To understand the effects of bipolar disorder on the brain, it is important to first understand how the brain normally functions. The brain is made up of billions of nerve cells, called neurons, that communicate with each other through connections called synapses. Neurons communicate by releasing chemicals called neurotransmitters, which bind to receptors on other neurons, triggering a chain reaction that allows communication between neurons.

Neurotransmitters

In bipolar disorder, the levels of certain neurotransmitters are altered, upsetting the chemical balance of the brain. The neurotransmitters most commonly affected in bipolar disorder are serotonin, norepinephrine and dopamine. These neurotransmitters are involved in the regulation of mood, anxiety and behavior, among other functions.

During episodes of depression, serotonin and norepinephrine levels are often lower than normal. This can lead to feelings of sadness, hopelessness and fatigue. During manic episodes, dopamine levels are often higher than normal. This can lead to excessive excitement, impulsivity and insomnia.

The hippocampus

It is a region of the brain that plays a key role in memory and learning. People with bipolar disorder often have a smaller than normal hippocampus, which can affect their ability to process and remember information.

 

 

The prefrontal cortex

Another important brain region involved in decision making, planning and emotional control. People with bipolar disorder often have abnormalities in the prefrontal cortex, which can lead to difficulties in regulating emotions and impulsive behaviors.

 

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The different medications for bipolar disorder

 

 

 

Mood stabilizers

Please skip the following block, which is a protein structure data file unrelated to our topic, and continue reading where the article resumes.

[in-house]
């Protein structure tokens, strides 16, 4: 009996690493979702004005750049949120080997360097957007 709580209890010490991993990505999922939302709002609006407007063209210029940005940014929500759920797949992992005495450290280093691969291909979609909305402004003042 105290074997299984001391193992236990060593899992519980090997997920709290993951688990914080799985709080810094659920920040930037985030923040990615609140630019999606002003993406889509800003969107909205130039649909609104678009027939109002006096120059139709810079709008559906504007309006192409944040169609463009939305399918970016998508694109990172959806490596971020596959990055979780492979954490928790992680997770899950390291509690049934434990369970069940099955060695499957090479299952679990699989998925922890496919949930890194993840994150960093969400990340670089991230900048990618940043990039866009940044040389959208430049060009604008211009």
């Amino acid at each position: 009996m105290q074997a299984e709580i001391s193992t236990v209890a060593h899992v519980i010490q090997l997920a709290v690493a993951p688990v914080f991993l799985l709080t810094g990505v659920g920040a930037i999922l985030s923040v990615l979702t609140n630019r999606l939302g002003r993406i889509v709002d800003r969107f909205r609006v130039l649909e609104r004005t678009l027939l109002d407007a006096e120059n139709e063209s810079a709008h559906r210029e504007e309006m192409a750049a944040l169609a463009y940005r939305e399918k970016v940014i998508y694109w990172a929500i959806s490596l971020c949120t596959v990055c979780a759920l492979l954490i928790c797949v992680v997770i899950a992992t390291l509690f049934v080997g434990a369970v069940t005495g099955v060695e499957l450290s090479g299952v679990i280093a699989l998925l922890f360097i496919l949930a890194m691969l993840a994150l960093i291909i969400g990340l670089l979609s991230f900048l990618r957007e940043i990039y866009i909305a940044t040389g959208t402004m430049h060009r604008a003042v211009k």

This includes lithium and valproate, which are designed to stabilize mood levels and prevent manic and depressive episodes. They may take several weeks to reach full effectiveness and require regular monitoring of renal and thyroid function, as well as blood lithium levels. Effects that may occur are: drowsiness, tremors, weight gain, hair loss and kidney problems.

 

 

Antipsychotics

For example, olanzapine and risperidone are used to treat the manic and psychotic symptoms of bipolar disorder. These medications can also be used in combination with mood stabilizers for more effective treatment. They can cause increased appetite, weight gain, drowsiness, restlessness and tremors.

 

 

Antidepressants

We have as medications, fluoxetine and venlafaxine, can be used to treat depressive episodes of bipolar disorder. However, they should be used with caution because they can trigger manic episodes in some people with bipolar disorder. They can cause sexual problems, insomnia and anxiety.

 

 

 

It is important to note that not all medications work the same way for everyone with bipolar disorder. It may be necessary to try several different medications to find the one that works best for each person. In addition, it is important to follow the doctor’s instructions regarding dosage and frequency of administration of medications to avoid unwanted side effects.

 

 

The benefits of brain training for people with bipolar disorder

 

 

It may be a promising alternative for the treatment of bipolar disorder. This form of therapy focuses on strengthening cognitive skills, such as memory, attention and mental flexibility. Cognitive training can help people with bipolar disorder better manage their symptoms and improve their quality of life.

 

 

 

Improve cognitive functions

Training sessions often focus on specific tasks, such as memorizing word lists or problem solving. Patients work with a therapist to identify cognitive skills that need improvement and to develop a training plan tailored to their needs.

 

 

Preventing relapses in people

Those who underwent cognitive training showed a significant reduction in the number of episodes of mania and depression over time. This therapy can also help improve the quality of life of patients by allowing them to better manage their symptoms and function more effectively in their daily lives.

 

 

 

Few undesirable side effects

Unlike some medications, cognitive training does not have negative effects on weight, sleep or appetite. In addition, patients may participate in cognitive training in combination with other forms of treatment, such as

 

CLINT, a memory game program for people with bipolar disorder

 

 

Cognitive training is a promising alternative for the treatment of bipolar disorder. This form of therapy can help patients improve their cognitive skills, prevent relapse and improve their quality of life.

The JOE Brain Training program was designed specifically for adults to keep the brain healthy through fun and challenging brain exercises. It has over 30 cognitive games and targets concentration, focus, reflexes, language and many other cognitive functions.